After years of having 'carbs are bad' drummed into your brain, it can be difficult to approach pasta and potatoes with anything less than sheer fear for your waistline.
Now, however, a study has found that potatoes may be key to aiding weight loss. And scientists believe that this could be down to the root vegetable's high concentration of polyphenols.
Researchers from McGill University in Canada fed mice an obesity-inducing diet for 10 weeks. Mice that started out weighing on average 25 grams put on about 16 grams.
Meanwhile, mice that consumed the same diet but with a potato extract gained much less weight: only 7 more grams.
They believe that this is because potatoes have a high concentration of polyphenols, a beneficial chemical component which is also found in blueberries.
It shows that a simple potato extract may limit weight gain from a diet that is high in fat and refined carbohydrates.
“We were astonished by the results,” said Prof. Luis Agellon, one of the study’s authors. “We thought this can’t be right – in fact, we ran the experiment again using a different batch of extract prepared from potatoes grown in another season, just to be certain.”
“The daily dose of extract comes from 30 potatoes, but of course we don’t advise anyone to eat 30 potatoes a day, as that would be an enormous number of calories,” says Stan Kubow, leading author of the study and Associate Professor in the School of Dietetics and Human Nutrition.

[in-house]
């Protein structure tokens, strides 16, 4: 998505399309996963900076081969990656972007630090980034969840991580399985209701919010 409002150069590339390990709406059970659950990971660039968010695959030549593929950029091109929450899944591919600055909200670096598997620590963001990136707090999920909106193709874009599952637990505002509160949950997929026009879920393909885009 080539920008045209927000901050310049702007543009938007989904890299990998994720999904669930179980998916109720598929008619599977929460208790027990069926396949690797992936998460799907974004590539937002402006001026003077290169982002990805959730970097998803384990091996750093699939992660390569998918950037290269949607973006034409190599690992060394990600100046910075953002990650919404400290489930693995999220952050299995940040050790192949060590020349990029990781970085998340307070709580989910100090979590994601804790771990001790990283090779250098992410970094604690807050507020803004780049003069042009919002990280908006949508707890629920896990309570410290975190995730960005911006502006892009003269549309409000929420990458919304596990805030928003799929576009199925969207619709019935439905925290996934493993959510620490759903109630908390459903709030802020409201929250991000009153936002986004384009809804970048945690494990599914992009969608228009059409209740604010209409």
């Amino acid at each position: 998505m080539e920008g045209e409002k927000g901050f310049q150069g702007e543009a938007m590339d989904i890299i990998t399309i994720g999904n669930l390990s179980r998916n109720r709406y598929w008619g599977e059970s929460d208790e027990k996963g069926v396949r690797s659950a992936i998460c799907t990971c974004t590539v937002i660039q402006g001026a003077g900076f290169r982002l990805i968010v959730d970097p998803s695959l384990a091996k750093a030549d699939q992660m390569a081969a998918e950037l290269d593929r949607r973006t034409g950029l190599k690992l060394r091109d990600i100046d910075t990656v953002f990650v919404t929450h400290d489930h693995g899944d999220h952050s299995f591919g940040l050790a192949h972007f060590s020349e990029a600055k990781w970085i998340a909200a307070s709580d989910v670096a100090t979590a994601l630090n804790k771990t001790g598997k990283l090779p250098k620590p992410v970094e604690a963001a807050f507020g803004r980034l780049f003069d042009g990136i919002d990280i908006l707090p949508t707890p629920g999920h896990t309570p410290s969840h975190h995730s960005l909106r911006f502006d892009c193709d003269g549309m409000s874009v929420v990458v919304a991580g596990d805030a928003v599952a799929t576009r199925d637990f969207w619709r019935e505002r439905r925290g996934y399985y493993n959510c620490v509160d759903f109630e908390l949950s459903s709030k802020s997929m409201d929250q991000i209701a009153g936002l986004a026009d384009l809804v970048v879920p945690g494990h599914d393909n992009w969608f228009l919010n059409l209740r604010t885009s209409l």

Instead, researchers believe that making the extract available as a dietary supplement or a cooking ingredient would be beneficial.
“Potatoes have the advantage of being cheap to produce, and they’re already part of the basic diet in many countries,” Kubow says.
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Although humans and mice metabolise foods in similar ways, clinical trials are now necessary to validate beneficial effects in humans. The optimal dose for men and women also needs to be determined, since metabolisms differ.
We'd like to test this theory ASAP - cottage pie for tea, anyone?
The study was funded by the Natural Sciences and Engineering Research Council of Canada, the Canadian Institutes of Health Research and the Canada Foundation for Innovation.
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